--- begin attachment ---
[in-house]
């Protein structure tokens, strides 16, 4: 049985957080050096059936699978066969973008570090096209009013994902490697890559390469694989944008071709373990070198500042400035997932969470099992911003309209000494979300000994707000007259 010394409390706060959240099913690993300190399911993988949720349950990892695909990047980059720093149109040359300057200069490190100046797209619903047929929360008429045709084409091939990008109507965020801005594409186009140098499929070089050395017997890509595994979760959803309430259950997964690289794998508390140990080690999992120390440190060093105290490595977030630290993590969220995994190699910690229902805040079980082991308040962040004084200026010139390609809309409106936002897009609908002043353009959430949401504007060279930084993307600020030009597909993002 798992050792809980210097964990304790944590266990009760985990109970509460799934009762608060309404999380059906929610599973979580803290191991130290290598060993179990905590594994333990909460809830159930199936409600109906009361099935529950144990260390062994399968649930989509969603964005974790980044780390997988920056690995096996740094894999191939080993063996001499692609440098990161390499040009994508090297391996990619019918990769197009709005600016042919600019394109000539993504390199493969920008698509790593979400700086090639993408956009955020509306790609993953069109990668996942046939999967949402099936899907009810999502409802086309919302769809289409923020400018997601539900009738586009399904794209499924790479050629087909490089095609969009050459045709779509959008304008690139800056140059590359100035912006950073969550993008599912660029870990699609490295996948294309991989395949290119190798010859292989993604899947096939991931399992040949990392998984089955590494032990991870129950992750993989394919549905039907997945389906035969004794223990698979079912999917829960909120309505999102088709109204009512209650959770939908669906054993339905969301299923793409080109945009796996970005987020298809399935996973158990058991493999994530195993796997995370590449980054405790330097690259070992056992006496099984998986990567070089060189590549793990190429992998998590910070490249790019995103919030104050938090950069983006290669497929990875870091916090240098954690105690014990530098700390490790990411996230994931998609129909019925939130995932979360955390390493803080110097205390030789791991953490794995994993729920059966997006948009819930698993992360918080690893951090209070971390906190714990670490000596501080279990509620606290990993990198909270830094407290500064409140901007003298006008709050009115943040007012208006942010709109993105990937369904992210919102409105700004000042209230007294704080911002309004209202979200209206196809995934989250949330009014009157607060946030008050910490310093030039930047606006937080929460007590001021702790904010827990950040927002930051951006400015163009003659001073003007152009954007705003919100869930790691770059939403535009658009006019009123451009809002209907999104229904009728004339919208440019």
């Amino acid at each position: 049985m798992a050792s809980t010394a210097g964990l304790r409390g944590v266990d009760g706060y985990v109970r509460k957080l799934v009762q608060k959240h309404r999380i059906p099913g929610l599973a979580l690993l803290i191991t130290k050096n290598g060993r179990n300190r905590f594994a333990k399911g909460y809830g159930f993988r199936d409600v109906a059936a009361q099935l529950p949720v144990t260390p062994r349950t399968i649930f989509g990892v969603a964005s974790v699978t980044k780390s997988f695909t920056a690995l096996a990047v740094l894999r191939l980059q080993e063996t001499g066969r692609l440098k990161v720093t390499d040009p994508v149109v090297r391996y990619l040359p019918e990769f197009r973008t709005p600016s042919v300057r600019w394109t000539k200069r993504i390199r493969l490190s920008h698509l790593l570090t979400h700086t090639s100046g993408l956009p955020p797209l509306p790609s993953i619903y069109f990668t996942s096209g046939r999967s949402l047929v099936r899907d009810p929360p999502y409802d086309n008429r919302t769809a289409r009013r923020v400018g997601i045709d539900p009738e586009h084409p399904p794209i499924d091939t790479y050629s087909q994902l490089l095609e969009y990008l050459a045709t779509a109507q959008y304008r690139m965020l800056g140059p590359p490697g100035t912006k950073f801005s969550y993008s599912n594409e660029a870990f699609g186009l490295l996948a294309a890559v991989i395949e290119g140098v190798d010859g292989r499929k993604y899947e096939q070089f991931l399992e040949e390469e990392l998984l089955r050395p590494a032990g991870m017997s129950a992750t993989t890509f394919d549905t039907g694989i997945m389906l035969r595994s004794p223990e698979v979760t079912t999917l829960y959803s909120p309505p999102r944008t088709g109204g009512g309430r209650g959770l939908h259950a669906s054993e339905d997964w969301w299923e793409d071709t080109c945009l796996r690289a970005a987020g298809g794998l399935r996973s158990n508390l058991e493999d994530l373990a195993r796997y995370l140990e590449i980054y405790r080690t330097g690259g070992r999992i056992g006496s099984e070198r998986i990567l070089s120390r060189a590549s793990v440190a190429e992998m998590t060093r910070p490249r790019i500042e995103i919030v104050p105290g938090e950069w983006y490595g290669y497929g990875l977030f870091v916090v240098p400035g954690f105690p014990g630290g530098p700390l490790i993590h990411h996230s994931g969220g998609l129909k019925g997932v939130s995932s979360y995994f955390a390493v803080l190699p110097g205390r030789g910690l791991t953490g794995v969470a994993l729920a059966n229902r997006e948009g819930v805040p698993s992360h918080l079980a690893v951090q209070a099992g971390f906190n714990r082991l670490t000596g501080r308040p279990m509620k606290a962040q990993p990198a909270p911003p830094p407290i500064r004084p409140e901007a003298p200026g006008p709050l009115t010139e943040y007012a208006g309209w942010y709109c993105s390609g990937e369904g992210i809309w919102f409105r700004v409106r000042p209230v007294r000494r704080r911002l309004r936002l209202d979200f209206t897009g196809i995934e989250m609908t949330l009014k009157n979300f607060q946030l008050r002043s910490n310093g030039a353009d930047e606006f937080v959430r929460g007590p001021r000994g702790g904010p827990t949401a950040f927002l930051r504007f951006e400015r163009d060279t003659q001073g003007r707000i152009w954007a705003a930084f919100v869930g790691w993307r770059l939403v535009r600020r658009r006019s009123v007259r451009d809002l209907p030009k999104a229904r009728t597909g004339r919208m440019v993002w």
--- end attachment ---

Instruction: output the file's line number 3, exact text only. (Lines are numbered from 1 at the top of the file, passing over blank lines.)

């Amino acid at each position: 049985m798992a050792s809980t010394a210097g964990l304790r409390g944590v266990d009760g706060y985990v109970r509460k957080l799934v009762q608060k959240h309404r999380i059906p099913g929610l599973a979580l690993l803290i191991t130290k050096n290598g060993r179990n300190r905590f594994a333990k399911g909460y809830g159930f993988r199936d409600v109906a059936a009361q099935l529950p949720v144990t260390p062994r349950t399968i649930f989509g990892v969603a964005s974790v699978t980044k780390s997988f695909t920056a690995l096996a990047v740094l894999r191939l980059q080993e063996t001499g066969r692609l440098k990161v720093t390499d040009p994508v149109v090297r391996y990619l040359p019918e990769f197009r973008t709005p600016s042919v300057r600019w394109t000539k200069r993504i390199r493969l490190s920008h698509l790593l570090t979400h700086t090639s100046g993408l956009p955020p797209l509306p790609s993953i619903y069109f990668t996942s096209g046939r999967s949402l047929v099936r899907d009810p929360p999502y409802d086309n008429r919302t769809a289409r009013r923020v400018g997601i045709d539900p009738e586009h084409p399904p794209i499924d091939t790479y050629s087909q994902l490089l095609e969009y990008l050459a045709t779509a109507q959008y304008r690139m965020l800056g140059p590359p490697g100035t912006k950073f801005s969550y993008s599912n594409e660029a870990f699609g186009l490295l996948a294309a890559v991989i395949e290119g140098v190798d010859g292989r499929k993604y899947e096939q070089f991931l399992e040949e390469e990392l998984l089955r050395p590494a032990g991870m017997s129950a992750t993989t890509f394919d549905t039907g694989i997945m389906l035969r595994s004794p223990e698979v979760t079912t999917l829960y959803s909120p309505p999102r944008t088709g109204g009512g309430r209650g959770l939908h259950a669906s054993e339905d997964w969301w299923e793409d071709t080109c945009l796996r690289a970005a987020g298809g794998l399935r996973s158990n508390l058991e493999d994530l373990a195993r796997y995370l140990e590449i980054y405790r080690t330097g690259g070992r999992i056992g006496s099984e070198r998986i990567l070089s120390r060189a590549s793990v440190a190429e992998m998590t060093r910070p490249r790019i500042e995103i919030v104050p105290g938090e950069w983006y490595g290669y497929g990875l977030f870091v916090v240098p400035g954690f105690p014990g630290g530098p700390l490790i993590h990411h996230s994931g969220g998609l129909k019925g997932v939130s995932s979360y995994f955390a390493v803080l190699p110097g205390r030789g910690l791991t953490g794995v969470a994993l729920a059966n229902r997006e948009g819930v805040p698993s992360h918080l079980a690893v951090q209070a099992g971390f906190n714990r082991l670490t000596g501080r308040p279990m509620k606290a962040q990993p990198a909270p911003p830094p407290i500064r004084p409140e901007a003298p200026g006008p709050l009115t010139e943040y007012a208006g309209w942010y709109c993105s390609g990937e369904g992210i809309w919102f409105r700004v409106r000042p209230v007294r000494r704080r911002l309004r936002l209202d979200f209206t897009g196809i995934e989250m609908t949330l009014k009157n979300f607060q946030l008050r002043s910490n310093g030039a353009d930047e606006f937080v959430r929460g007590p001021r000994g702790g904010p827990t949401a950040f927002l930051r504007f951006e400015r163009d060279t003659q001073g003007r707000i152009w954007a705003a930084f919100v869930g790691w993307r770059l939403v535009r600020r658009r006019s009123v007259r451009d809002l209907p030009k999104a229904r009728t597909g004339r919208m440019v993002w």